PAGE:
The Art of the Start

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From , former Guide

Guy Kawasaki made a name for himself at Apple in the 1980s as the evangelist who helped launch the Macintosh computer. As founder and CEO of Garage Technology Ventures, he has tested and proven his ideas with dozens of startup companies. He is the author of over half a dozen business books, including Rules for Revolutionaries, Selling the Dream and How to Drive Your Competition Crazy.

I had the privilege recently of attending a presentation by Mr. Kawasaki on his latest book, The Art of the Start: The Time-Tested, Battle-Hardened Guide for Anyone Starting Anything. He’s a tremendously entertaining speaker – funny, irreverent, and above all, insightful. He built his presentation around his top ten tips for anyone starting anything – entrepreneurs, intrapreneurs, non-profit ventures. I share them with you here, along with a few of his choice quips that you won’t find in the book.

1. Make Meaning

Focus on making meaning, not money. If your vision for your company is to grow it just to flip it to a large company or to take it public and cash out, “you’re doomed”. Kawasaki says that great companies are built around one of three kinds of meaning:

  1. Increase the quality of life.
  2. Right a wrong.
  3. Prevent the end of something good.

2. Make Mantra

Kawasaki recommends coming up with a simple mantra, preferably three words or less, that succinctly describes your core values. Some examples he gave:

  • Wendy’s: “Healthy fast food”
  • FedEx: “Peace of mind”
  • Nike: “Authentic athletic performance”
  • Guy Kawasaki: “Empower entrepreneurs”

3. Jump to the next curve

Great companies aren’t created when a book retailer says, “We’re going to change the way books are sold. Instead of carrying 250,000 titles, we’re going to carry 275,000.” Great companies are created when you say, “Instead of 250,000 titles, we’re going to carry 2.5 million.” Then you have Amazon.

He offers three tips for how to do this:

  1. Reboot your brain.
  2. Kill the cash cows.
  3. Polarize people.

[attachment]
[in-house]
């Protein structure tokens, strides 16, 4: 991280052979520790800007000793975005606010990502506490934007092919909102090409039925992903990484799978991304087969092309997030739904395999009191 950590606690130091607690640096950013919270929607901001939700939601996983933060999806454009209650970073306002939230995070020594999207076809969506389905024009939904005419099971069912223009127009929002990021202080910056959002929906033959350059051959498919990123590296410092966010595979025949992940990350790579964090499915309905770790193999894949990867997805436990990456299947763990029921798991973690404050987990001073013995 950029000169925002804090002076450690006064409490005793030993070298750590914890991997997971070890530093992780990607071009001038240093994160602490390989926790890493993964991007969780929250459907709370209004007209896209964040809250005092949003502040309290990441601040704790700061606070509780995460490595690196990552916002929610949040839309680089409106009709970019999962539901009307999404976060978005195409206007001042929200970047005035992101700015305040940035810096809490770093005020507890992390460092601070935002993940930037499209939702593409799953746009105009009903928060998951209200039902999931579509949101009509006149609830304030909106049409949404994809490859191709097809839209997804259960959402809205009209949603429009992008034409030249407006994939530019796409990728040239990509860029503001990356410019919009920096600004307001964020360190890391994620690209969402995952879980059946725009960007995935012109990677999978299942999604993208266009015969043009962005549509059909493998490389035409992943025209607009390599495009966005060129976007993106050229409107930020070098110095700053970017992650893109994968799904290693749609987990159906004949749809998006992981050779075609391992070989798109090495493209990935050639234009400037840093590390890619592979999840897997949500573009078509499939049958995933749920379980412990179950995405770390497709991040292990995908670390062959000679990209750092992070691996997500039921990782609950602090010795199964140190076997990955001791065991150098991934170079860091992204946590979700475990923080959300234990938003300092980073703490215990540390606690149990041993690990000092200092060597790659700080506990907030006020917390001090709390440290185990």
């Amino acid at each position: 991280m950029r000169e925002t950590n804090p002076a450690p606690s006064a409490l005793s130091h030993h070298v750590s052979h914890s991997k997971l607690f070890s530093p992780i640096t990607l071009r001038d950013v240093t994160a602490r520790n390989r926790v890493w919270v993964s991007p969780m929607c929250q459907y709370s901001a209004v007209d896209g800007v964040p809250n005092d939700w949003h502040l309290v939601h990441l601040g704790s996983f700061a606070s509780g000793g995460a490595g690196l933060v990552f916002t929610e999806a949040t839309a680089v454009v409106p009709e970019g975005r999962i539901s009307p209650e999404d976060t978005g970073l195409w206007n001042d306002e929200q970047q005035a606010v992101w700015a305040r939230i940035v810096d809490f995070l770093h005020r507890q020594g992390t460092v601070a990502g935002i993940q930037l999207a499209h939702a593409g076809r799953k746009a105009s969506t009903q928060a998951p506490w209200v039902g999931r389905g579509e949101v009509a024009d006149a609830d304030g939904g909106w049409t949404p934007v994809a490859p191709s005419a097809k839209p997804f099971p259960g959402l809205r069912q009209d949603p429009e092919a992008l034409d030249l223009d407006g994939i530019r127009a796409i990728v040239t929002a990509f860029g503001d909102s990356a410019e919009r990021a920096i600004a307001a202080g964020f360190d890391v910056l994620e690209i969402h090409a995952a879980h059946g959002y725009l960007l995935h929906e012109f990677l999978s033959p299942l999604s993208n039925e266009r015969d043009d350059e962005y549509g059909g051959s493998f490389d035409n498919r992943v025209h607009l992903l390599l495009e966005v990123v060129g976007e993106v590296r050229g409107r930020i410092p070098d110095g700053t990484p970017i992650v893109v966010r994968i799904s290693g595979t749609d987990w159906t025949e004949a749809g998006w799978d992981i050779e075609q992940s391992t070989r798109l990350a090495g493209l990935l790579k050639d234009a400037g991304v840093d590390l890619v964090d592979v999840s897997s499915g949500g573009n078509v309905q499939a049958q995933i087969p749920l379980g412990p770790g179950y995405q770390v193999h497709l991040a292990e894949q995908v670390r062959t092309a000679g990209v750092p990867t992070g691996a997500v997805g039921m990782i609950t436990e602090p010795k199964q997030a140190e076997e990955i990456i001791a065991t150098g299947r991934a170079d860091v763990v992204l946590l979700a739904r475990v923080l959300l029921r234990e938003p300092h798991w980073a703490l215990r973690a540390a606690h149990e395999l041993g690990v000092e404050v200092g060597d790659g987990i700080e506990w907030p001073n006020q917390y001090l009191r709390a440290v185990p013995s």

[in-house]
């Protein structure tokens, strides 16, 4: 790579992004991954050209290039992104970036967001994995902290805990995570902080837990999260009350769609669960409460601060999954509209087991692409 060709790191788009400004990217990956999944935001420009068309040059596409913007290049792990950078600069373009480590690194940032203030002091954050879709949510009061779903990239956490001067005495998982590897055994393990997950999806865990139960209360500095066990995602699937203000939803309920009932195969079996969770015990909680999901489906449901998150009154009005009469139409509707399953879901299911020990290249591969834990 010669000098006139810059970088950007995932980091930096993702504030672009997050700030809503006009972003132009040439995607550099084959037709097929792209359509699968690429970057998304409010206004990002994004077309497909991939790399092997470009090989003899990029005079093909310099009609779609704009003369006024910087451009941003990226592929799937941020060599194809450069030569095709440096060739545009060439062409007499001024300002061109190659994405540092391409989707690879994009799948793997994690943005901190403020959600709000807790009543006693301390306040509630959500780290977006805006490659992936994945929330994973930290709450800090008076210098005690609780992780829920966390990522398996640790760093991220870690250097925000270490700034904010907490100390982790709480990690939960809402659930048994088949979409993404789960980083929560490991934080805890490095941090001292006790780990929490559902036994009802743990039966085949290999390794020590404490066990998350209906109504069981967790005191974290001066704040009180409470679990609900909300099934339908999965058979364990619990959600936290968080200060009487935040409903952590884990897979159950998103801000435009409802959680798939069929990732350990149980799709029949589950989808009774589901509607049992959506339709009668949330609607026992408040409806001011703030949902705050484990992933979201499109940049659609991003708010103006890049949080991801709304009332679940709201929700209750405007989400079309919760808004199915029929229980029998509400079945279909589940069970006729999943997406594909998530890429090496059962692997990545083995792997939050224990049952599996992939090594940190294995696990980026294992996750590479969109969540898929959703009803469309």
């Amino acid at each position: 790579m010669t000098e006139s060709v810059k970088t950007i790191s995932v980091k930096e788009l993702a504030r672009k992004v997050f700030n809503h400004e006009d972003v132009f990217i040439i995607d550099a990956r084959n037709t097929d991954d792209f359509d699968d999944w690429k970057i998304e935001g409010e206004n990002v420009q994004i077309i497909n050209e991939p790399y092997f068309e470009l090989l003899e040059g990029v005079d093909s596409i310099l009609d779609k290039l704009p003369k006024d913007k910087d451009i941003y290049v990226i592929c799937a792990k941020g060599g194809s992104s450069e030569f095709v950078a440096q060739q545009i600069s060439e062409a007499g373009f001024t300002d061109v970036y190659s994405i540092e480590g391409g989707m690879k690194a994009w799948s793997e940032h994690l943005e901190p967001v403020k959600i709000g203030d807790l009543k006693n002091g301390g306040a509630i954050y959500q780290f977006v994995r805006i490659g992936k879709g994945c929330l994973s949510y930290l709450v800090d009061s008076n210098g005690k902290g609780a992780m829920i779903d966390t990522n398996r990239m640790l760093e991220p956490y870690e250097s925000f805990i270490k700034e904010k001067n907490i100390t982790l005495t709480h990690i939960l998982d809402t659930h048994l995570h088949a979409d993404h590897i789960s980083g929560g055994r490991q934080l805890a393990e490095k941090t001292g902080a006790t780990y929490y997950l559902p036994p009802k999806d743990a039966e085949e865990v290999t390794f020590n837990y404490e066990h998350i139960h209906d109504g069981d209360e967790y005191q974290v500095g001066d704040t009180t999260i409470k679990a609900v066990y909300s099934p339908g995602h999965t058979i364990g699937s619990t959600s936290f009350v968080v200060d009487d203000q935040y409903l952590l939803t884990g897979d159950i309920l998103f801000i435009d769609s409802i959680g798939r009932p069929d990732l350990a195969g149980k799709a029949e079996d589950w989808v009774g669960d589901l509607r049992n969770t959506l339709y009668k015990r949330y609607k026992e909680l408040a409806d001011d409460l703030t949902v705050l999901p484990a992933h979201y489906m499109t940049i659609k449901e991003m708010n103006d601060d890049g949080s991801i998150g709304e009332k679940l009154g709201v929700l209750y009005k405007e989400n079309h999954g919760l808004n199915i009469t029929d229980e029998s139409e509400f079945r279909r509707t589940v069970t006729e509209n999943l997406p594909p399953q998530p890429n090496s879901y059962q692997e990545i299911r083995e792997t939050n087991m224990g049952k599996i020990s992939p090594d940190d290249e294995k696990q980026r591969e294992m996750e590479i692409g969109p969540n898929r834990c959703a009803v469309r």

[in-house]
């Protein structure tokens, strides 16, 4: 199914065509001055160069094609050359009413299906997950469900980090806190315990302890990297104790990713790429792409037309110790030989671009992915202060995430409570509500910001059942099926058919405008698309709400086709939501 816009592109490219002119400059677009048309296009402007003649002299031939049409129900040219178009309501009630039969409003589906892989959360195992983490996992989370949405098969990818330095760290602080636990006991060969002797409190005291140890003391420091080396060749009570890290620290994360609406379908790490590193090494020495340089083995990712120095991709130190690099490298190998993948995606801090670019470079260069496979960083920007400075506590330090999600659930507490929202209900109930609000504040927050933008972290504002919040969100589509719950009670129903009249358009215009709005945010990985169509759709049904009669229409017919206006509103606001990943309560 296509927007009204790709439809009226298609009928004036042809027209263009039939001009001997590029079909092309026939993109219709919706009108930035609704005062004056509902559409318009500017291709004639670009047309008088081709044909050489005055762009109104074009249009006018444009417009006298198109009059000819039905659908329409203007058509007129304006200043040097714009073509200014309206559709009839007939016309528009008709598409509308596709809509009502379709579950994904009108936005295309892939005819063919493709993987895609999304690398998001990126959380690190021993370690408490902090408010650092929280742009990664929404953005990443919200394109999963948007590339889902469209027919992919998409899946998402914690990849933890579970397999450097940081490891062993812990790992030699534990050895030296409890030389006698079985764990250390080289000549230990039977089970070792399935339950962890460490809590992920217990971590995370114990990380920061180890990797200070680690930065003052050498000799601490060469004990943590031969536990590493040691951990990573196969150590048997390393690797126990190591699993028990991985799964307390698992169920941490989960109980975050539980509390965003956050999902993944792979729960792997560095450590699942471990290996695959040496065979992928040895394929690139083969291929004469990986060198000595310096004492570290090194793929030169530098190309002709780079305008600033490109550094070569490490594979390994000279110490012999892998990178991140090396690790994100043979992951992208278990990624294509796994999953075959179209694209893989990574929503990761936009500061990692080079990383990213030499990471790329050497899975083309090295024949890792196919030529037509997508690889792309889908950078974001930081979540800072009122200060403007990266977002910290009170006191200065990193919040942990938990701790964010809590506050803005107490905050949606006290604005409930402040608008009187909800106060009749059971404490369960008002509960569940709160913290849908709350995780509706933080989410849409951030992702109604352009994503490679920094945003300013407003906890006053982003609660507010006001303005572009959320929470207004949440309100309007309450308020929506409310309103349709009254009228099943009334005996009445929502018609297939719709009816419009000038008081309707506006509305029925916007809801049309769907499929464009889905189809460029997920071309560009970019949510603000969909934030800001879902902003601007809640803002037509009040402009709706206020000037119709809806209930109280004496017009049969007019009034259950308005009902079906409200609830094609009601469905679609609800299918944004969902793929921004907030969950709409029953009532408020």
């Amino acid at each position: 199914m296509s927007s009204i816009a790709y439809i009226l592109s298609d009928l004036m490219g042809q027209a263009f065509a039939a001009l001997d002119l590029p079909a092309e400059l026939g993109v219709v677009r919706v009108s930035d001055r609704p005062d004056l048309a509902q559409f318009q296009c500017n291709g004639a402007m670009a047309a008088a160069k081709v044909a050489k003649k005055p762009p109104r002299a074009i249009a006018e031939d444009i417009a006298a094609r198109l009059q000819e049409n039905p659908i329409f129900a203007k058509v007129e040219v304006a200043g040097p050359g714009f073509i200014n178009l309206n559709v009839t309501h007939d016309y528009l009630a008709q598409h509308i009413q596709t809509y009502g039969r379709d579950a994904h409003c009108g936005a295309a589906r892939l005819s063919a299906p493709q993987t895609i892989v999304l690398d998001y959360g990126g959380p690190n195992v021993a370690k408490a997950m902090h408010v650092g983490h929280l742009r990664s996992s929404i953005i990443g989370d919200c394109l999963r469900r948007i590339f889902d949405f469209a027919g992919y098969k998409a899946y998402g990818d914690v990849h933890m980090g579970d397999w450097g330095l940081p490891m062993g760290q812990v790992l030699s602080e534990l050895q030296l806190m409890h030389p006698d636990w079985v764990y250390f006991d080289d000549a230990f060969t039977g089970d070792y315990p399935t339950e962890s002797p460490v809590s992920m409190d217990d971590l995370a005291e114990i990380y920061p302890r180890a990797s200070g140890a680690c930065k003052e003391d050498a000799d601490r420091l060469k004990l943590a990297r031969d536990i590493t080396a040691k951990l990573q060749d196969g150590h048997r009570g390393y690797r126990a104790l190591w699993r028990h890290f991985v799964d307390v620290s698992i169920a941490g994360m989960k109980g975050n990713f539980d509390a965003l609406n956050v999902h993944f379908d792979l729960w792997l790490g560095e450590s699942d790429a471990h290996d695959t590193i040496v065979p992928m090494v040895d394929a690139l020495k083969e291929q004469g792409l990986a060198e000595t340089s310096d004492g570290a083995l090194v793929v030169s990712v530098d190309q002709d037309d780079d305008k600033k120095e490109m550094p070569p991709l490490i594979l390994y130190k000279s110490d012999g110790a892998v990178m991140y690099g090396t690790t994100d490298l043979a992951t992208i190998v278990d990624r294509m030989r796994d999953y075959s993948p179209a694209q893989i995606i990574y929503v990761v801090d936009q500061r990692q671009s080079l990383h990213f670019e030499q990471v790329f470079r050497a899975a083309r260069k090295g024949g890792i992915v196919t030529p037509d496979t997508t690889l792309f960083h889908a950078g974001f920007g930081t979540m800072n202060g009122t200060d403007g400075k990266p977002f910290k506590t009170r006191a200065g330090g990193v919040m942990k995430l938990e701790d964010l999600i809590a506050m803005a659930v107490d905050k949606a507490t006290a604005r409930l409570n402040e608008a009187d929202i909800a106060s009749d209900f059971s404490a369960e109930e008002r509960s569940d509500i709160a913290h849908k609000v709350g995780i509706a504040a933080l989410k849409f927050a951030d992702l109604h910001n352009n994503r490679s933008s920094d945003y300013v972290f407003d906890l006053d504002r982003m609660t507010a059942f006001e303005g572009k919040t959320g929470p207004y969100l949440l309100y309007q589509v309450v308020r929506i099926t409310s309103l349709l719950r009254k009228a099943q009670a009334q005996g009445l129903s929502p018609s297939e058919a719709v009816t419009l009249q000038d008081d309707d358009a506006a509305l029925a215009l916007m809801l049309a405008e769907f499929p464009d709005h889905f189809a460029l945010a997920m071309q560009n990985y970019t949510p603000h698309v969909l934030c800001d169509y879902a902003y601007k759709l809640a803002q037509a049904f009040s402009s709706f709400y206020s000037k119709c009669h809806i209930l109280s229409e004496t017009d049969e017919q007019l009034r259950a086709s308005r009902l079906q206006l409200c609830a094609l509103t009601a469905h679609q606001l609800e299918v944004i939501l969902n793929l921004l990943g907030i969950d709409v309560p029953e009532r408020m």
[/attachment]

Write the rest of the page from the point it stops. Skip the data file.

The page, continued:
4. Get going.

Don’t get caught in “analysis paralysis”. Some tips to keep you moving forward:

  • Don’t type, prototype.
  • Don’t worry, be crappy.
  • Find soulmates.

5. Niche thyself.

Ideally, you create something that is both of high value to customers and that few others are doing. If you consider uniqueness and value creation as the two parameters, you have four quadrants:

  • High value, low uniqueness
  • Low value, high uniqueness
  • Low value, low uniqueness
  • High value, high uniqueness

6. Let a hundred flowers blossom.

Your best customers may not be who you expect them to be, and no matter how good you are, no matter how much market research you do, you can’t perfectly predict what will happen in the real world. Kawasaki suggests the following:

  • Sow fields, not window boxes.
  • Look for agnostics, not atheists.
  • Don’t be proud.

7. Follow the 10/20/30 rule.

When making presentations to clients or investors, use:

  • 10 slides
  • 20 minutes
  • 30 point font

(If you do a lot of presentations, be sure to check out The Seven Deadly Sins of Powerpoint Presentations)

8. Hire infected people.

Hire people who are as passionate about your product as you are (or at least close to it).

  • Ignore the irrelevant.
  • Hire better than yourself.
  • Do the shopping center test.

9. Lower barriers to adoption.

Make it easy for people to buy and use your product:

  • Flatten the learning curve.
  • Don’t ask people to do something you wouldn’t do.
  • Embrace your evangelists.

10. Don’t let the bozos grind you down.

Thanks to Texchange, the organizers of the event. To learn more about Guy Kawasaki, including a free book excerpt, an entrepreneurial IQ test, and more, visit


About Jos
Winston Churchill once said: Success consists of going from failure to failure without loss of enthusiasm. - That's me building an online business.

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